Joe Troyer: If you ask them for money on the spot, the real objections come out. A lot of people do a consult with people, and then they send them an outline. They send them a proposal, whatever it is, right? Then, they’re waiting and they’re like, “Are they going to come on board? Aren’t they going to come on board? What’s going to happen?”

Daryl Rosser: Yeah.

Joe Troyer: What’s interesting is when we were doing that, we tracked how many people actually opened the proposal and outline. It was a quarter, 20, 15%.

Daryl Rosser: Okay.

Joe Troyer: We’re thinking that all these people may come on board but, yet, nobody’s even looked at the proposal. What’s the point? We switched to doing it all on the phone. What’s great then is you get what the real problems are, right? You get the push back and you get to deal with them live and figure it out.

Daryl Rosser: Yeah, instantly. As soon as you ask for the money, they start coming out straightaway.

Joe Troyer: Exactly. What are the real objections?

Daryl Rosser: Yeah, awesome man. With the … So you’re charging, say, 125, I guess it’s obviously going to vary depending on the industry.

Joe Troyer: Yeah, yeah, yeah.

Daryl Rosser: When you sell the initial package, is it a fixed number of leads upfront? Or is it … How does that work?

Joe Troyer: I think for anybody that doesn’t have a fulfilment process already in place, hasn’t really ever dealt with the niche before, I think that the best way to start is to sell a block of calls.

Daryl Rosser: Okay.

Joe Troyer: It’s like they told you 10 leads a month would make a difference. All right, so let’s get you started with 10, 10 times the billable amount and go from there. I think that’s the easiest. If you have your fulfilment strategy figured out, you can either go for a really big block, right? If you’ve already proven it or, in some cases, we know the industries very well. We actually put people just on a rolling monthly retainer.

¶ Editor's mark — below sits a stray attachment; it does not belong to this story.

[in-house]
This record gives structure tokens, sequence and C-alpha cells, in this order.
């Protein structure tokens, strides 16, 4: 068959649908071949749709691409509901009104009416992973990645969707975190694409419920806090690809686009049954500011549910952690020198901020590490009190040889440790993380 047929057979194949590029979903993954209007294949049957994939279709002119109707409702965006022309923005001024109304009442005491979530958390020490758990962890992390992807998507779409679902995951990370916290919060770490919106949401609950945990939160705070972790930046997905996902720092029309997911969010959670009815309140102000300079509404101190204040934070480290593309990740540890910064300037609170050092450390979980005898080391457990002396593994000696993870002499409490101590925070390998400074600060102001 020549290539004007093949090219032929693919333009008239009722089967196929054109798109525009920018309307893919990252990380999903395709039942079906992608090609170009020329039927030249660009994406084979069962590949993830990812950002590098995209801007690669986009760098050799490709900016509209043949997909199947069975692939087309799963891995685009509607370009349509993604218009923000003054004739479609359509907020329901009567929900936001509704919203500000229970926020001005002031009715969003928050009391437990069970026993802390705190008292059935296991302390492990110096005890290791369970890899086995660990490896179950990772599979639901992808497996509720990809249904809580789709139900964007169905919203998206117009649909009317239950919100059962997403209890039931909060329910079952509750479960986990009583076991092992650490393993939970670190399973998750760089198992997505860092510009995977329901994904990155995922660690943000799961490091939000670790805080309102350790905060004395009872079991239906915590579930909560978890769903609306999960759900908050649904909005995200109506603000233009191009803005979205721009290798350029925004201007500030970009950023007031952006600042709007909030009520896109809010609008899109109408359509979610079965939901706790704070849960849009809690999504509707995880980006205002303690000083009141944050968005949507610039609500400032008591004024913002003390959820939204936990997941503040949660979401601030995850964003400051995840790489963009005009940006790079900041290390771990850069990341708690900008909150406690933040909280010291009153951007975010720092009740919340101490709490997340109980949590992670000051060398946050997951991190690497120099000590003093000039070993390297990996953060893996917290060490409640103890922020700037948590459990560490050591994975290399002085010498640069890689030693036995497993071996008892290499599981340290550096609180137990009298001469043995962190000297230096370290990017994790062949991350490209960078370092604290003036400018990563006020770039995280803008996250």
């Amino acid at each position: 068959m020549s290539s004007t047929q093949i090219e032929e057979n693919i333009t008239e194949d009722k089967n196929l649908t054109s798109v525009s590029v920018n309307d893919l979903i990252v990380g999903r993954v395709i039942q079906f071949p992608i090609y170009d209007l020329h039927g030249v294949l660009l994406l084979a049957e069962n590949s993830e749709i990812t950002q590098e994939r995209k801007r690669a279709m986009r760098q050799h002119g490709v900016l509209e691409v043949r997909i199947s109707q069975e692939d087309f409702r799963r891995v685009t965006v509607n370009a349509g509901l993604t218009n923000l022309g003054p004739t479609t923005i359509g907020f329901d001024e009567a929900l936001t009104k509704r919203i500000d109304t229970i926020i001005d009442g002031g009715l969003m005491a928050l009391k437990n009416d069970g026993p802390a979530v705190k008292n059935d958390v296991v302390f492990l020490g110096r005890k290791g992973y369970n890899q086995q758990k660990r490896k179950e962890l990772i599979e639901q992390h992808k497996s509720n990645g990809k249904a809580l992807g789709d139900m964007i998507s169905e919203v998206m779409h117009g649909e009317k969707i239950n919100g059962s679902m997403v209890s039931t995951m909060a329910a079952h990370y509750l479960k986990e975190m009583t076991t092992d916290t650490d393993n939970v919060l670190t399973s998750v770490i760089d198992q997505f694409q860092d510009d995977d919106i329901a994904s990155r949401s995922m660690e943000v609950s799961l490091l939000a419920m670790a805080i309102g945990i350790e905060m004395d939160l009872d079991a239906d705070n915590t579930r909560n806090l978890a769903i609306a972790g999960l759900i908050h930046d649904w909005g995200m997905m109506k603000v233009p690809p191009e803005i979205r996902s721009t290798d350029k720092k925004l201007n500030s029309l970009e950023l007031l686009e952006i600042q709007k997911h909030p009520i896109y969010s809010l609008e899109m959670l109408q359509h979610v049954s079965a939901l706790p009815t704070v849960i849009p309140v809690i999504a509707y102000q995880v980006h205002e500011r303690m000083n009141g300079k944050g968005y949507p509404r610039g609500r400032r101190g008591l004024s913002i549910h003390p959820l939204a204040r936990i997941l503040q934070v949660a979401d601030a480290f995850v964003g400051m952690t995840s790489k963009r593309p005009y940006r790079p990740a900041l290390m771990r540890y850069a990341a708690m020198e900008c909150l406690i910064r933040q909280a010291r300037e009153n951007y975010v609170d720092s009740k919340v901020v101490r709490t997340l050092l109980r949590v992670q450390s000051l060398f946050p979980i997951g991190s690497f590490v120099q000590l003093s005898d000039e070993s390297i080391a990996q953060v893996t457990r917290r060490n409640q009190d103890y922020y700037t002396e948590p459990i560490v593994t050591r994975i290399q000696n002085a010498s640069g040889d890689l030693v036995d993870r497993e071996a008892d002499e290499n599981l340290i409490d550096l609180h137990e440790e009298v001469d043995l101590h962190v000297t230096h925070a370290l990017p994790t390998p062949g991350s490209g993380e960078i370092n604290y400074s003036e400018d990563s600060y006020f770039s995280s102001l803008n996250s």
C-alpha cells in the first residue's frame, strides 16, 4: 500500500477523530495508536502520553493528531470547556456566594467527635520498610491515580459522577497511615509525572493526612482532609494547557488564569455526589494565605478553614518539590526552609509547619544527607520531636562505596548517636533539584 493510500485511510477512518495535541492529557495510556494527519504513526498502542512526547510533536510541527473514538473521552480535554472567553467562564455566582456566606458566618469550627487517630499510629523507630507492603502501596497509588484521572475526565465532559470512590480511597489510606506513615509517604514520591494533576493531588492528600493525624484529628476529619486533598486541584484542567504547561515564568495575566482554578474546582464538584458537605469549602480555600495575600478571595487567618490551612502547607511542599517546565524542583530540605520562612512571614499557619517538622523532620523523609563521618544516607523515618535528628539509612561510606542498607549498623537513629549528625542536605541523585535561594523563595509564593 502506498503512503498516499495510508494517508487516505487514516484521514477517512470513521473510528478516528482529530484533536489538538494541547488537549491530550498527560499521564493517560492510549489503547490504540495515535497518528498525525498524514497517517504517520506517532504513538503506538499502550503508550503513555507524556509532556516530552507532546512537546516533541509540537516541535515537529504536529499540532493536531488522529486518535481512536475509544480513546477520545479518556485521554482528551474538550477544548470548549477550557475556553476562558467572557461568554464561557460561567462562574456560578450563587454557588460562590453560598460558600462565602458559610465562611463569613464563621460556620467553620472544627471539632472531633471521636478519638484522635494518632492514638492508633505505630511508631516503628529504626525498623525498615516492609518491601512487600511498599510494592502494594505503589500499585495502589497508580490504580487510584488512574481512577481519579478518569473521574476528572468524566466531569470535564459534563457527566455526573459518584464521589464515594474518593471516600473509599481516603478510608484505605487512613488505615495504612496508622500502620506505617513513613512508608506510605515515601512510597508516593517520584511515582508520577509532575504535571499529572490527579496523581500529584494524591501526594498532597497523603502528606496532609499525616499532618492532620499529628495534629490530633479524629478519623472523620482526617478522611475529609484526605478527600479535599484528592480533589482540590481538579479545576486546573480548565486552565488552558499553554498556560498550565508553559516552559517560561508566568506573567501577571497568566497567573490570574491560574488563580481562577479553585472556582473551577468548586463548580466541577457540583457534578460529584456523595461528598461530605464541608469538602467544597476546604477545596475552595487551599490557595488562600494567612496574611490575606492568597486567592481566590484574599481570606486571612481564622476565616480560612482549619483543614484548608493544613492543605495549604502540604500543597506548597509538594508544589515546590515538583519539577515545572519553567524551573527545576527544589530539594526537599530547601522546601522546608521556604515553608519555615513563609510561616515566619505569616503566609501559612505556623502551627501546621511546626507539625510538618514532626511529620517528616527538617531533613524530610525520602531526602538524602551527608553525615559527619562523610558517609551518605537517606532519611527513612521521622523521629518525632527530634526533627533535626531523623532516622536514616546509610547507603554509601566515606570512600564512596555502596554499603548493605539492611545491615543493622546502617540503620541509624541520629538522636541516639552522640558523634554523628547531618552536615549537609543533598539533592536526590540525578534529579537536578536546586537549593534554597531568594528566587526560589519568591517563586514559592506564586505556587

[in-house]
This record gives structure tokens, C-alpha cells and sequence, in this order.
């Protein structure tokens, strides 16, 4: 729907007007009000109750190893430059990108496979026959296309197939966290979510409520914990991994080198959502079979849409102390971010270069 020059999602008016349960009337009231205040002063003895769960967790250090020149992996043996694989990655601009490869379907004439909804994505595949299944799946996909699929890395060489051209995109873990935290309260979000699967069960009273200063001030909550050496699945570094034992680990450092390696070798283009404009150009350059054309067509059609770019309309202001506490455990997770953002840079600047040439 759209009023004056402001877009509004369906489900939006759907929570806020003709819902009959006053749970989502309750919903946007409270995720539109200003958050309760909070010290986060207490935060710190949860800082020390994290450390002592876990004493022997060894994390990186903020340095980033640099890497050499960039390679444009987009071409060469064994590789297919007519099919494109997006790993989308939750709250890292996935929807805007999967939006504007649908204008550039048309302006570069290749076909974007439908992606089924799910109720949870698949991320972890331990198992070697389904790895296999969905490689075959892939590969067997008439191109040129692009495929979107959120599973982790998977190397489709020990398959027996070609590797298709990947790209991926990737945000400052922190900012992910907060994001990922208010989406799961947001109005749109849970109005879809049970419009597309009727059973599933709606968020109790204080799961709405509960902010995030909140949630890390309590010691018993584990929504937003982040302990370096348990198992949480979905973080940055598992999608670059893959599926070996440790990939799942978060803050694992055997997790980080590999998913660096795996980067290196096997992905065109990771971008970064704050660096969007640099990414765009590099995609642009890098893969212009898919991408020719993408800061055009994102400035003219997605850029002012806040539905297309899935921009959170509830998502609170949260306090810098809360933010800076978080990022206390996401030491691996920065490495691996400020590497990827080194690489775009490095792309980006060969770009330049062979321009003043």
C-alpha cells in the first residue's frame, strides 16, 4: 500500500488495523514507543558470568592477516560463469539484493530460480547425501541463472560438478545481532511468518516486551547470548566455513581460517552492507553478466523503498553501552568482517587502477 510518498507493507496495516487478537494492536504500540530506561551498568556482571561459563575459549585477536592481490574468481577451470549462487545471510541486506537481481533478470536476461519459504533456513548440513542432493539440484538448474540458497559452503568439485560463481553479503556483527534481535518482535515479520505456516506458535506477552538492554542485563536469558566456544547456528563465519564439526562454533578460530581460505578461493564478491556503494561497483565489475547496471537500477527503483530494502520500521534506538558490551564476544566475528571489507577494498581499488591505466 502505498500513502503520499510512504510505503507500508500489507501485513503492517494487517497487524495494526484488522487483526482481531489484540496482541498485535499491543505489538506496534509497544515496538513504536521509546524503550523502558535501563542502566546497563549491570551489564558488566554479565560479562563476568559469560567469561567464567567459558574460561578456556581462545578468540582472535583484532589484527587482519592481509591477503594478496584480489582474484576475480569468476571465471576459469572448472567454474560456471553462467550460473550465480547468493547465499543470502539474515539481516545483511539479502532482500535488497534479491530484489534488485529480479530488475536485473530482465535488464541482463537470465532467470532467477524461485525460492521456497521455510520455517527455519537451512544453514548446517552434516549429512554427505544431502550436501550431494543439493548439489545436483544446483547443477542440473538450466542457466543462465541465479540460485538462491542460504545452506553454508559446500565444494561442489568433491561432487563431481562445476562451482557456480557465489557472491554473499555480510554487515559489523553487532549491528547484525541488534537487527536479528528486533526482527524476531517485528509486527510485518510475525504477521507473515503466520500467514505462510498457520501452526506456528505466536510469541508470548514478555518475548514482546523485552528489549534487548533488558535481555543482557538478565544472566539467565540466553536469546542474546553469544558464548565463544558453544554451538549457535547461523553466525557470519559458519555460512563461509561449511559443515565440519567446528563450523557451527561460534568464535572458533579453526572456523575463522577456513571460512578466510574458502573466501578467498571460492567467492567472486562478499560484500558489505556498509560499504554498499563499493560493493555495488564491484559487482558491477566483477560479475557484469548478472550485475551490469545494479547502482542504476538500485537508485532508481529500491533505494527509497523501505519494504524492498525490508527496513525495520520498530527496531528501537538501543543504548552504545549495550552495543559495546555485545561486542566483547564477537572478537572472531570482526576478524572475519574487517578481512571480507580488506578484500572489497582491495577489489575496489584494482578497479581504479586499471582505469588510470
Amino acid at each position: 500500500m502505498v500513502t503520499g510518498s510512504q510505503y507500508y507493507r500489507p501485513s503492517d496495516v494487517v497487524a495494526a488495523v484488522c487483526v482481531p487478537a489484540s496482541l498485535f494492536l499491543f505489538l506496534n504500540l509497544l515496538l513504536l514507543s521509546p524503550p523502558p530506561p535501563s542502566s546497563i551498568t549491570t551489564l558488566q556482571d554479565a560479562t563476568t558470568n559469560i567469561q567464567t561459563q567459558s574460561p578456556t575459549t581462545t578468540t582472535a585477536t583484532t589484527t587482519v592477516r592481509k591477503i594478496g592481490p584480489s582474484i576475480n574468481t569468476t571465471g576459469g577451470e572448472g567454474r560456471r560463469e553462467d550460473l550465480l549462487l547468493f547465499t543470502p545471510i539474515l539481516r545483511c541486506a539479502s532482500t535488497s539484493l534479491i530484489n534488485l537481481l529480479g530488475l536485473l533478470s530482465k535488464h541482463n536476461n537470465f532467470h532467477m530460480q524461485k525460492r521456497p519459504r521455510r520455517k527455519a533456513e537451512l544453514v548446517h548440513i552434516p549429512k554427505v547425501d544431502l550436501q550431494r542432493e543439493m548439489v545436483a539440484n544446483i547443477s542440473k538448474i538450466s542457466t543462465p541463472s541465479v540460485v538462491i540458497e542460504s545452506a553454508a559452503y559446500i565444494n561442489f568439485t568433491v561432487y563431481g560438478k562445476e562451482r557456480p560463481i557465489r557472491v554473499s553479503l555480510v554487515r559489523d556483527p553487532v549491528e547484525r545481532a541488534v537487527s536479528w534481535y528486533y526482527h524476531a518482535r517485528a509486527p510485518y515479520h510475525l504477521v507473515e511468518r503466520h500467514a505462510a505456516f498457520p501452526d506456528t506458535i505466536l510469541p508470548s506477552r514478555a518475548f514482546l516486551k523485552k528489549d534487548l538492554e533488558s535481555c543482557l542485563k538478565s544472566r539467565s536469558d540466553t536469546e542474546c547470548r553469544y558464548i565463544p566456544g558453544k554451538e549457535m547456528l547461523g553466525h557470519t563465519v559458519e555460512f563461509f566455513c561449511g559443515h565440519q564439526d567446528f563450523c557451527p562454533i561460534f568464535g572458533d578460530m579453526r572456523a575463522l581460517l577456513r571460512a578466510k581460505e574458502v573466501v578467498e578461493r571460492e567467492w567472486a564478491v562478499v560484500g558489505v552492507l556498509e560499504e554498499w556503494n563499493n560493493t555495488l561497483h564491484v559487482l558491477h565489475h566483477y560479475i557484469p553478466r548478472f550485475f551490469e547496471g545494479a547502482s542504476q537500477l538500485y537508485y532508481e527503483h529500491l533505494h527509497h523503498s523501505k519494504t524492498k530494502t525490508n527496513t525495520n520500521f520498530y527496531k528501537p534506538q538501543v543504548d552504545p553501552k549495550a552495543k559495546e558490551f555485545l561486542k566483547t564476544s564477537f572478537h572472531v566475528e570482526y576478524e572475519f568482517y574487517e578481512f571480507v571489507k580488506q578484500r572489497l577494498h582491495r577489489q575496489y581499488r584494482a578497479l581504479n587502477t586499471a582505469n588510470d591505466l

Daryl Rosser: Okay, like straightaway.

Joe Troyer: It’s $2500 a month and we’ll get you between 12 and 15 leads, or 20 and 25 leads.

Daryl Rosser: Okay. Are you supplementing the SEO stuff with other stuff initially to fulfil that straightaway?

Joe Troyer: Yeah. I mean in industries where we can, yeah, there’s definitely supplemental things that we can do, like we were talking about earlier, to start generating some inbound calls.

Daryl Rosser: Yeah. Just …

Joe Troyer: The niches that we go after too, we don’t have to drive a lot of calls, right?

Daryl Rosser: Sure.

Joe Troyer: I think that’s another key. It’s not like … I had one of our customers reach out today and say that he was, or last night, say that he was talking with a garage door repair company. They were only willing to pay $20 per call, but the guy was ready to write a cheque. I’m like, “I don’t think that’s a great idea. If you’re trying to make three grand a month from this guy, how many leads are you going to have to send him?”

Daryl Rosser: Yeah, exactly.

Joe Troyer: “You need to start delivering on that immediately. That sounds like a long, painful road. I’d skip that one if I were you.”

Daryl Rosser: Sure. What sort of …